Propaganda & Mass Persuasion: Women of America: Your Country Needs You

Thursday, March 26, 2009

Women of America: Your Country Needs You


Rosie the Riveter is an icon, representing American women who worked in war factories during World War II, these women took new jobs and sometimes the places of the male workers who were in the military. Conditions were sometimes harsh and pay was not always equal. Rosie the Riveter was a classic hero who helped set in motion the popular image of women in the work force during World War II. The surfacing of women doing a “man's” jobs led ultimately to the Women's Movement. There were huge campaigns of propaganda posters and flyers that went around supporting the idea of women entering the work place while men were away in the war.

The United States government initiated a nationwide propaganda campaign to assist in persuading people at home to do anything they could to help in the war effort; from buying war bonds to actually joining the military. The propaganda material included songs, films, flyers, and many posters. All these things gave emphasis to the importance to be nationalistic being positive towards the war. People developed hate toward the enemy; while the government was conveying messages of patriotism as well as suspicion, they were also transferring messages to women to take the place of the men who had left to help fight the war.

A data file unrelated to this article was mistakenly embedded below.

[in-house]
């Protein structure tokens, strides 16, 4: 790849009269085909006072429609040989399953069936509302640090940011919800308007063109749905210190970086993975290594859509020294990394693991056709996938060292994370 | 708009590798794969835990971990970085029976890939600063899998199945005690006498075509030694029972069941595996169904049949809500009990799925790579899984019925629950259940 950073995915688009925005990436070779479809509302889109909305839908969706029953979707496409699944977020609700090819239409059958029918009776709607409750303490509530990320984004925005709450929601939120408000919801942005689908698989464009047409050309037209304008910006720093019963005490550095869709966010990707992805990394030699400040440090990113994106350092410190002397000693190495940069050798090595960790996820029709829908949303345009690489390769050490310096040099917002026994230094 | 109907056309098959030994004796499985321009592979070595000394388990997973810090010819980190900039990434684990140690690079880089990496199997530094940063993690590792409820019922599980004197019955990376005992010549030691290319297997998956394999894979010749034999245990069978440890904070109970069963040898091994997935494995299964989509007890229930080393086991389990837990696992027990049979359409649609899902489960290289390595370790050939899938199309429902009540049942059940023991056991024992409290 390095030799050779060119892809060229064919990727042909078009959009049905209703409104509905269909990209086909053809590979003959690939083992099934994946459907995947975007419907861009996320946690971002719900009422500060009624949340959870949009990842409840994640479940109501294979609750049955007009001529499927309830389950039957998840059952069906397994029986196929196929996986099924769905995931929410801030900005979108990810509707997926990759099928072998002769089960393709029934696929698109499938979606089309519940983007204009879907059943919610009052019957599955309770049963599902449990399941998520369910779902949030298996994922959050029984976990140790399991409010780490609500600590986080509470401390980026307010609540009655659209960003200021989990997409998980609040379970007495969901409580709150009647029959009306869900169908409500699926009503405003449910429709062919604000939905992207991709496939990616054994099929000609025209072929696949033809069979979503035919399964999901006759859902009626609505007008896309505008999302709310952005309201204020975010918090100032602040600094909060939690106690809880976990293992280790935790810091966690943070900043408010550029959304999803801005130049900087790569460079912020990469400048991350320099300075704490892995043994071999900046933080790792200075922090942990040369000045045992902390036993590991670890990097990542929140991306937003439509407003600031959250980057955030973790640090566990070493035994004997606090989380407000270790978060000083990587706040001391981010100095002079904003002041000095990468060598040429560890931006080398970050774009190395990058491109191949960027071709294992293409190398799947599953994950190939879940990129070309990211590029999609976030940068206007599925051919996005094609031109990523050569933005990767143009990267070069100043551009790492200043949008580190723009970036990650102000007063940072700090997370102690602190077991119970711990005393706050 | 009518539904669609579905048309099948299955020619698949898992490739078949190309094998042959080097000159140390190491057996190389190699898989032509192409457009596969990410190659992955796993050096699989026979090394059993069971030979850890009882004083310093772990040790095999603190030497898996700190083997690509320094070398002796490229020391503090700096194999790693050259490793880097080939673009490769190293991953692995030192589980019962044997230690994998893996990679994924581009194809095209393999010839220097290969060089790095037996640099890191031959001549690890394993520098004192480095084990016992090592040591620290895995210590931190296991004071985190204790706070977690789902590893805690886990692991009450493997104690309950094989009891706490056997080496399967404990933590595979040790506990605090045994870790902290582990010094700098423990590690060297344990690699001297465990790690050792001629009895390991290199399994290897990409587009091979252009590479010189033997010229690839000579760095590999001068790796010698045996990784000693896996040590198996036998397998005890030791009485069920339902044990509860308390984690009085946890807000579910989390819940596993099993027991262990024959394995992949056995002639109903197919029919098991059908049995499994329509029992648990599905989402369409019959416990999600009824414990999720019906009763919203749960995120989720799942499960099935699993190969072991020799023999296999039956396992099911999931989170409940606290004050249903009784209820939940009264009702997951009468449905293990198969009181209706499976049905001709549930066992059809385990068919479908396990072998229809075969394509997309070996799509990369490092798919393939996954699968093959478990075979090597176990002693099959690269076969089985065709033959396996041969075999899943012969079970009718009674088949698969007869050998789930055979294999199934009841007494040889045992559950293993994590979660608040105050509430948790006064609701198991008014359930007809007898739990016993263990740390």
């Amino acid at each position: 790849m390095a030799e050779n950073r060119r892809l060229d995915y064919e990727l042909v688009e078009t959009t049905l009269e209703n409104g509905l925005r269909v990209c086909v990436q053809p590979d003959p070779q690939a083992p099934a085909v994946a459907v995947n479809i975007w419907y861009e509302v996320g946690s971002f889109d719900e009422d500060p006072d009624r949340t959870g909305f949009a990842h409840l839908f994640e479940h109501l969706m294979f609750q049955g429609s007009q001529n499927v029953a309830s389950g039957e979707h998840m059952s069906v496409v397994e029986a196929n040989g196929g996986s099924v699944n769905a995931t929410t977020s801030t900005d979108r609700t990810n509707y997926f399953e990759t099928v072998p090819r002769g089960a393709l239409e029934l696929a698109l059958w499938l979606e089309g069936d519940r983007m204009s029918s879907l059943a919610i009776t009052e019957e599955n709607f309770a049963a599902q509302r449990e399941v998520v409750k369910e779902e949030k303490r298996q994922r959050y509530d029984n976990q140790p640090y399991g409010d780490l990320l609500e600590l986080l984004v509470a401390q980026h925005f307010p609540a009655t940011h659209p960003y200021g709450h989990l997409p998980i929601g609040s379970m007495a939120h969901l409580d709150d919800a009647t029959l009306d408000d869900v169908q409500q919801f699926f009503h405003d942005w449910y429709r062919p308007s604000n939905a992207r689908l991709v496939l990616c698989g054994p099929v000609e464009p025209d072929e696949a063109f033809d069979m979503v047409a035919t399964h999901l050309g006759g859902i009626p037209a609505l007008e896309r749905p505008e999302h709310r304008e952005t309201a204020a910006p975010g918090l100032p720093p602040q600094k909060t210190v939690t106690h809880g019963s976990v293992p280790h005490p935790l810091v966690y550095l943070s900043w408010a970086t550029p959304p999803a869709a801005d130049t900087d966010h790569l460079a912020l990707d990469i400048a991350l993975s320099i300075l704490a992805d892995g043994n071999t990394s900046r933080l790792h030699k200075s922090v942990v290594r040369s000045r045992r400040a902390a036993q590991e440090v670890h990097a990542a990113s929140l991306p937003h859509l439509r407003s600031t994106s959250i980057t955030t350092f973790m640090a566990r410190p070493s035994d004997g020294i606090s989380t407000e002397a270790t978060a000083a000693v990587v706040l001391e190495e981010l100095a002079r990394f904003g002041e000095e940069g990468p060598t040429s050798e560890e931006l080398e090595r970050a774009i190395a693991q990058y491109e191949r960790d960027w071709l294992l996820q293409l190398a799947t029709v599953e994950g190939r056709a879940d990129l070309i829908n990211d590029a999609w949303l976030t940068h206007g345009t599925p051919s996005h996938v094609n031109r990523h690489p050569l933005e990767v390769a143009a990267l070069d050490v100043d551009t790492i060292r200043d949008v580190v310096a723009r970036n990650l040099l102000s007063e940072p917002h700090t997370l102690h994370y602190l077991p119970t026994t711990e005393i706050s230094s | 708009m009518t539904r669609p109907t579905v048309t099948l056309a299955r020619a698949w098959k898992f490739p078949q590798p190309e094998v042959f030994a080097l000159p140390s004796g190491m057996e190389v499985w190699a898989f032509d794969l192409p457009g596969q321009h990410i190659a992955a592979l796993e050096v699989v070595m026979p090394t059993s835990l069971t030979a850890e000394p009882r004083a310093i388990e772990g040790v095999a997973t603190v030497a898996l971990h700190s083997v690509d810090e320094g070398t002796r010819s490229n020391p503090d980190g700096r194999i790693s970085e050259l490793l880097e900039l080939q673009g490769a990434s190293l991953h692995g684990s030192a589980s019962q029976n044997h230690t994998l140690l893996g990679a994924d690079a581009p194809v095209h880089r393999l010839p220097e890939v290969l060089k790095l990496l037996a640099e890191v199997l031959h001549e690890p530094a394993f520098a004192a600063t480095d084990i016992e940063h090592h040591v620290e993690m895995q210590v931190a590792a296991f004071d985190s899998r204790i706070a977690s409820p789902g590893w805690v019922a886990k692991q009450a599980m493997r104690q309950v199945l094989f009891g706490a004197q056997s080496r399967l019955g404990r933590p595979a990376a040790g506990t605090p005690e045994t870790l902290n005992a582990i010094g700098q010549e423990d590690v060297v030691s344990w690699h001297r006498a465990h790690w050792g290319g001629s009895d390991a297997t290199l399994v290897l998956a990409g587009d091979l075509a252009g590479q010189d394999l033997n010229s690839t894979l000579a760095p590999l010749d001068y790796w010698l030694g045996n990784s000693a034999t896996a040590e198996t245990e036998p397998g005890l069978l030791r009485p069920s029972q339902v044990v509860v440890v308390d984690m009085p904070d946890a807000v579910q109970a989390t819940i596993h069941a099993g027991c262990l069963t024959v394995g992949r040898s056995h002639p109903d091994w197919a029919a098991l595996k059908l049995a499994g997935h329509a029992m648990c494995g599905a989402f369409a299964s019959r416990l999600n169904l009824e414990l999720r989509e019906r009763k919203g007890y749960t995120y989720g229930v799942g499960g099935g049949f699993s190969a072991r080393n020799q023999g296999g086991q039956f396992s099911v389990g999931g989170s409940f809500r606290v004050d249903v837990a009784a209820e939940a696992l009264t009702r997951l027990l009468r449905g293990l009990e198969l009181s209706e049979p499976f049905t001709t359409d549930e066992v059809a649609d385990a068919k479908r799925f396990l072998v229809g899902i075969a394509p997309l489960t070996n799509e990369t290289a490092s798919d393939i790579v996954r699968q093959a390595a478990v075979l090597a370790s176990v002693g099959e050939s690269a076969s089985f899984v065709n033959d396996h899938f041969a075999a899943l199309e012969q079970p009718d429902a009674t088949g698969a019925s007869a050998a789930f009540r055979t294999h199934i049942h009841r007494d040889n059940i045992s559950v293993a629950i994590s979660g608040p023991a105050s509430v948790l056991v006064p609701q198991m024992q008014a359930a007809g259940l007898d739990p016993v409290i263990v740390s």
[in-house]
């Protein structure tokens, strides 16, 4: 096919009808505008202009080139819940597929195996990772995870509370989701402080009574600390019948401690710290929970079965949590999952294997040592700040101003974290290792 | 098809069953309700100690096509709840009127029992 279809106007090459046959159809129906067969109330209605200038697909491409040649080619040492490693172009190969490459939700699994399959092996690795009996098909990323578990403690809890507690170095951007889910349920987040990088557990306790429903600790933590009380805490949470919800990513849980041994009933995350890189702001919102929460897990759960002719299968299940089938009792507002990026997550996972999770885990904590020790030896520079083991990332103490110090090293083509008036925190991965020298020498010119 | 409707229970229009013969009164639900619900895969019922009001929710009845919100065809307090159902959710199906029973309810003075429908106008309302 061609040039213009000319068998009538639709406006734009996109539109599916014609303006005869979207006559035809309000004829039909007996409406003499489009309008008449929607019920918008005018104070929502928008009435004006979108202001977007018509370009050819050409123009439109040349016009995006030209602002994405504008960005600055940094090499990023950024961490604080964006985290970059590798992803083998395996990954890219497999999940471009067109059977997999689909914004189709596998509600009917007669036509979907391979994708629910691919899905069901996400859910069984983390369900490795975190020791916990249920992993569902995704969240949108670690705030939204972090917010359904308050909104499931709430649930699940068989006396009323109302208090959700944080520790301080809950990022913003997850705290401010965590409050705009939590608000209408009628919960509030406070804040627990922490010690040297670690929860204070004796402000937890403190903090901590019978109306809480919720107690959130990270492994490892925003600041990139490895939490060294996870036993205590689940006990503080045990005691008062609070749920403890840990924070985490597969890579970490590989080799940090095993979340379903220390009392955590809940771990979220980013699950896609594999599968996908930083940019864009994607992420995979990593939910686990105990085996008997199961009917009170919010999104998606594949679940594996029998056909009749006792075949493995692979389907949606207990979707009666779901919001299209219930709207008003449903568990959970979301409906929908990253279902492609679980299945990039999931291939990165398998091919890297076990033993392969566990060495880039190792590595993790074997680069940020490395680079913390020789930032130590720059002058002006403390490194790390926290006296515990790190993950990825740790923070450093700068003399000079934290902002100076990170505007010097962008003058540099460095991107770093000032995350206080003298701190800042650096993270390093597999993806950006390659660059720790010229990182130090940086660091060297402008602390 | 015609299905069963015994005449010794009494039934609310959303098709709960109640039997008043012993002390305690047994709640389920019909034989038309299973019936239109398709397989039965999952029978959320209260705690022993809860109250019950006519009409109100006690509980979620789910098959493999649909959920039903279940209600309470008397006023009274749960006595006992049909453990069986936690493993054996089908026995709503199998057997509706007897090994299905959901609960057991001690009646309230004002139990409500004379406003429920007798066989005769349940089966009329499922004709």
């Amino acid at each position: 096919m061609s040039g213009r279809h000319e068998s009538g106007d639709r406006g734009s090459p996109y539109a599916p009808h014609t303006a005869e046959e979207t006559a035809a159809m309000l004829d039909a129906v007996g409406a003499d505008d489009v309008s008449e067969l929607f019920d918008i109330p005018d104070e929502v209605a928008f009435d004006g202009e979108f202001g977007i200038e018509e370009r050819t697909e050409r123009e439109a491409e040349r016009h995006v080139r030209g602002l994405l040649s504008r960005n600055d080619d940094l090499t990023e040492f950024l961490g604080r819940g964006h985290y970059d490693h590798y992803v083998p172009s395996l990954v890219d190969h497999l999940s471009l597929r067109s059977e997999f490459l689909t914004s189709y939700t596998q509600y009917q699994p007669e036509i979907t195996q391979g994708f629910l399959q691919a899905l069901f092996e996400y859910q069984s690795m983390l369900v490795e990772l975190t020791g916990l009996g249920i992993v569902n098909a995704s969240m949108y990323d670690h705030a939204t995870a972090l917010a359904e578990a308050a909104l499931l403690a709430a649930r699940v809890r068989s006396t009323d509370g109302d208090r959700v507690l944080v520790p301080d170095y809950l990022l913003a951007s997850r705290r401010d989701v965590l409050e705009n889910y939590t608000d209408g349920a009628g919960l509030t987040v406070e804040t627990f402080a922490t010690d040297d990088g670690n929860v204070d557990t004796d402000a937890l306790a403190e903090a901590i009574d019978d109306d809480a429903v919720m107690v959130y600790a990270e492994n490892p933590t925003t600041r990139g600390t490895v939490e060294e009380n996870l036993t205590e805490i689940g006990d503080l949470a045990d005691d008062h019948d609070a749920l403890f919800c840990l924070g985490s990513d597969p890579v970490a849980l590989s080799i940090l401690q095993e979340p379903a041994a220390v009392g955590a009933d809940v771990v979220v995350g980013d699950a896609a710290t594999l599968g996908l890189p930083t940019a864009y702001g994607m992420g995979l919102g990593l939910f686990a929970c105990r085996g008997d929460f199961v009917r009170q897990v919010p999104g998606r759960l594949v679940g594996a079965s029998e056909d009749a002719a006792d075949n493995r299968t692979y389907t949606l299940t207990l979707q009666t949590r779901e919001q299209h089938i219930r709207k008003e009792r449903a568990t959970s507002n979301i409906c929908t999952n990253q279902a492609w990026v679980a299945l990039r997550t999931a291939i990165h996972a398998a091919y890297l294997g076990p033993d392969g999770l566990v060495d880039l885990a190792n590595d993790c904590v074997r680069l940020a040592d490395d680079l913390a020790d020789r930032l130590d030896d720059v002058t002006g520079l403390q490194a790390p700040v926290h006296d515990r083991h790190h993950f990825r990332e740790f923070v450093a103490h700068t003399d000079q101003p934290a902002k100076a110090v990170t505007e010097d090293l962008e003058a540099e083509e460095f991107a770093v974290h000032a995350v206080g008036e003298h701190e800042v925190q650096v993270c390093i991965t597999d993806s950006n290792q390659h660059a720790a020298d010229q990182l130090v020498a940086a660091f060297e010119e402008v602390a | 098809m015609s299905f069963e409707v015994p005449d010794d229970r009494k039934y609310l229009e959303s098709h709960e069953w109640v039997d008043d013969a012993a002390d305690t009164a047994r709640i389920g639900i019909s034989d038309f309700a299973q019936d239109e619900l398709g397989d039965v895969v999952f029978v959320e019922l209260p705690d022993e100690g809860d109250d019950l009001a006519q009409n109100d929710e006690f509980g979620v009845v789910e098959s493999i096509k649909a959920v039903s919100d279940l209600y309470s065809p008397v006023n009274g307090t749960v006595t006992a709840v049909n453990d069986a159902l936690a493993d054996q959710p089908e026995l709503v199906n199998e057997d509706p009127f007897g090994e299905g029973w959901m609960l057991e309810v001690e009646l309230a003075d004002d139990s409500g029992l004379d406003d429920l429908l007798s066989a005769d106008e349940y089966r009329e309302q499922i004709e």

This image gave incite to so much interest in the women's labor force, that about six million women joined the work force and military while the war was going on. Even though there were many women in the work force, many jobs were chosen as "women jobs" such as secretaries’ clerks and teaching. The government then launched a campaign that, stressed the need for women to leave the work force and go back and tend to the home when the men returned. This was so the men could regain their jobs to avoid a depression. Although women were encouraged to give their jobs up they now knew and had the confidence to pursue careers outside the home.

-EF

3 Comments:

Blogger A. Mattson said...

A good discussion of the material.

A couple of questions: How much persuasion was actually necessary to move working class women into war work that offered much higher pay than the traditional female jobs such as domestic service and restaurant work? Second, how were the appeals tailored to move women back out of those jobs to make space for the returning vets?

3/29/2009 11:28 AM  
Blogger EFleurival said...

From what I've read many women were excited to move out of the home and make money for their families. It gave many women a sence of purpose, they were part of the war effort. They used the same tatics to make women believe that there duty is to return to the home, this was widely publicized in the media. Women felt that by returning home they were also serving the country.

4/09/2009 3:06 PM  
Blogger A. Mattson said...

A good response, many Americans were happy to serve their country during WWII, it was a popular war.

4/20/2009 10:37 PM  

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